New York Times: “everyone to blame” in Russia-Georgia war
6 October 2009
In an editorial Friday, titled “That Nasty Little War,” the New York Times attempted to portray the recent report by European Union investigators, which found the Georgian government legally responsible for initiating the Russia-Georgia conflict, as a vindication of the newspaper’s own biased coverage back in August 2008.
The EU-sponsored Independent International Fact-Finding Mission on the Conflict in Georgia, which issued its findings September 30, was established to verify conflicting claims of responsibility for the war.
According to the Times’ editors, the 1,000-page report whose evidence took 10 months to compile, apparently confirmed what they “have long suspected: everyone is to blame.”
“Georgia is to blame because its blustering president, Mikheil Saakashvili, initiated a foolhardy attack into South Ossetia; Russia because it bullied and goaded Mr. Saakashvili and then used the attack as an excuse to invade Georgia; the United States because it tacitly encouraged Mr. Saakashvili for far too long; and Europe because it did nothing at all,” the Times states.
In fact, the report clearly stated that the Saakashvili government had launched an aggressive assault on the breakaway province of South Ossetia and the Russian forces based there—resulting in scores of civilian deaths—without any legal justification or evidence of Russian aggression.
“None of the explanations given by the Georgian authorities in order to provide some form of legal justification for the attack” are valid, the EU investigation found. “Georgian claims of a large-scale presence of Russian armed forces in South Ossetia prior to the Georgian offensive could not be substantiated…it could also not be verified that Russia was on the verge of such a major attack.”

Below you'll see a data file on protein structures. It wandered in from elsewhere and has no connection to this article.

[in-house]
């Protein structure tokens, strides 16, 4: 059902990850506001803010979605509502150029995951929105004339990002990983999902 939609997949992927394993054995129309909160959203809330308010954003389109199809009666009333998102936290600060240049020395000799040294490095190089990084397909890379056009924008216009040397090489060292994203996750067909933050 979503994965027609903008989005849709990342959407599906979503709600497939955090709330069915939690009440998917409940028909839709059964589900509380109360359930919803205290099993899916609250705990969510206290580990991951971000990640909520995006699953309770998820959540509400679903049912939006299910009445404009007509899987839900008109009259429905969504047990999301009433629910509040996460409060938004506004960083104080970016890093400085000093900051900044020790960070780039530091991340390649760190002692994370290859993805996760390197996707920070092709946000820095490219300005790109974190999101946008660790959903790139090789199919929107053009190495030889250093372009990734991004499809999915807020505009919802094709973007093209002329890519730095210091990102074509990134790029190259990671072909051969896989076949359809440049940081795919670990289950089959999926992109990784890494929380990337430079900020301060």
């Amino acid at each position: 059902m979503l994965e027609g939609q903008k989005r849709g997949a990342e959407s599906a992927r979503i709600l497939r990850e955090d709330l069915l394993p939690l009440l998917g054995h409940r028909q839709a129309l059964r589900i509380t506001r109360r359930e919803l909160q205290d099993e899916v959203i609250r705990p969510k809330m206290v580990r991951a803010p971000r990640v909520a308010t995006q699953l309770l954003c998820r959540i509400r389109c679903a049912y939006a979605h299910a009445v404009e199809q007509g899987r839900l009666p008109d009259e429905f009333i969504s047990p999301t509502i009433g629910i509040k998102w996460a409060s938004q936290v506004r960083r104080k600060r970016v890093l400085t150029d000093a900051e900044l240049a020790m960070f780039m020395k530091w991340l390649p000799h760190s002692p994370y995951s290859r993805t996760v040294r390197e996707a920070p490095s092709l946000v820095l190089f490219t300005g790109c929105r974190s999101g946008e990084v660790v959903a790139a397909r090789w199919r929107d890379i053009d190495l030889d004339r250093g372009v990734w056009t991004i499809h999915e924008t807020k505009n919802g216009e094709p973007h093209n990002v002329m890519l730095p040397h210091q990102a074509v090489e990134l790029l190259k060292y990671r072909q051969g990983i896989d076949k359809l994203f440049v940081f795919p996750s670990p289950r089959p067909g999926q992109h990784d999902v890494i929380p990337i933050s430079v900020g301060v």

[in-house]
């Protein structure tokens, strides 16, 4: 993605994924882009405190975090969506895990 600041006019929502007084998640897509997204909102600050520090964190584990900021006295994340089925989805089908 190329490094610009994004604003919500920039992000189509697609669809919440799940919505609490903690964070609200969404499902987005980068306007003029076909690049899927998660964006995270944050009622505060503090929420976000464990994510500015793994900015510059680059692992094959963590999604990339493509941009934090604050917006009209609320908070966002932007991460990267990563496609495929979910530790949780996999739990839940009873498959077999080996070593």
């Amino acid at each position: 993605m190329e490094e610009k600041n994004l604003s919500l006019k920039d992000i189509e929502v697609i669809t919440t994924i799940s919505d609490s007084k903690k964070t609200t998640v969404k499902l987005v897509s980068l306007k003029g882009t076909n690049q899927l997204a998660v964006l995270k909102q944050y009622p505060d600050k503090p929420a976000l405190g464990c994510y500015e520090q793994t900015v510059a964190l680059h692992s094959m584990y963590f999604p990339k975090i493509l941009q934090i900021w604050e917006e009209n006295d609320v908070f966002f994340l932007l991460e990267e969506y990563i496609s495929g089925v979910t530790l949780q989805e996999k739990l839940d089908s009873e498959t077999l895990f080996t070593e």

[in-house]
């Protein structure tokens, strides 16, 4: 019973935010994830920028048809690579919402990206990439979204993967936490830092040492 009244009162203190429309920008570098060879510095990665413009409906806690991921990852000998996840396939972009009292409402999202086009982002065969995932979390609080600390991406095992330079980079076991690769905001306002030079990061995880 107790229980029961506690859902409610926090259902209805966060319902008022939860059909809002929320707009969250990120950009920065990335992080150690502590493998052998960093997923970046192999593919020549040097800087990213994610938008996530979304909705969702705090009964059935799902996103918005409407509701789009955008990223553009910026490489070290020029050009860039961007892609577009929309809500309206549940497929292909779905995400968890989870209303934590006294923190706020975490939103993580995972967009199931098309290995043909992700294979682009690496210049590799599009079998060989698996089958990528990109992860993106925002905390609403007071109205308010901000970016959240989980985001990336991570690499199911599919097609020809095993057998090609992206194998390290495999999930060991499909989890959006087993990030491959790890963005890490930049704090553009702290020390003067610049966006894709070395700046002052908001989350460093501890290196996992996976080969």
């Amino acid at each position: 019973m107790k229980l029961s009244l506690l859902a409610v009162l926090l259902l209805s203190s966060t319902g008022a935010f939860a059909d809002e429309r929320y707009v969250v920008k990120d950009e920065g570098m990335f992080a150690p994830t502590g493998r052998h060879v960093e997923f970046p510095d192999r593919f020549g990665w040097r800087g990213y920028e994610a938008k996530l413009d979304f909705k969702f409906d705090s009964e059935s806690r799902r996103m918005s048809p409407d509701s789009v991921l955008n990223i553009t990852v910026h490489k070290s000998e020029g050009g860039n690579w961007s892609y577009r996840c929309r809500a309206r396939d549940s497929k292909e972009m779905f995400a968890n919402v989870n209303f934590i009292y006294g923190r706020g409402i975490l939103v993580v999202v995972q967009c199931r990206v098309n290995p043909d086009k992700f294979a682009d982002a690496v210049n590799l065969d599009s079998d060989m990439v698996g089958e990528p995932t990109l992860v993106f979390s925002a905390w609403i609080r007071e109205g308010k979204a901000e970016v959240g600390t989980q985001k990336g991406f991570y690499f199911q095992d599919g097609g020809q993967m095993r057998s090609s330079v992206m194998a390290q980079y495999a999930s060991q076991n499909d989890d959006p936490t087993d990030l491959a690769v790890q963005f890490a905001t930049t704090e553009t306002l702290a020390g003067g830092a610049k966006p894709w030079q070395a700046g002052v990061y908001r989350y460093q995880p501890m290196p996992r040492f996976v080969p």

Russian armed forces had been stationed in South Ossetia since the end of the Soviet Union, when the province refused to accept the authority of the new regime in Tbilisi. Tensions between Tbilisi and Moscow had been rising in the run-up to the war, but this was a direct product of Washington’s maneuvers in Georgia—the US-backed “Rose Revolution” and the expansion of the North Atlantic Treaty Organization (NATO).
The interpretation of the EU report offered by the Times is entirely self-serving, defending its previous position on the war and that of the US government. Back in August 2008, the newspaper published two articles—“After Mixed US Messages, a War Erupted in Georgia” and “Rejuvenated Georgian President Cites US Ties as a ‘Turning Point’ in Conflict”—that promoted claims by US State Department officials that Saakashivili acted independently and against the advice of the US.
These pieces attempted to distance the US from Tbilisi’s actions. As the WSWS wrote at the time: “The claim that Saakashvili acted without the foreknowledge and approval of the US is simply not believable. No one could doubt that Russia, which had peacekeepers stationed in South Ossetia, would respond strongly to a Georgian attack on the region. It is inconceivable that the regime in Tbilisi would take such a momentous action on its own.
“The Georgian government is completely dependent on Washington—politically, economically and militarily. It is a creature of Washington, having come to power in the US-engineered ‘Rose Revolution’ in late 2003.” (See “The New York Times covers for US role in Georgia crisis”)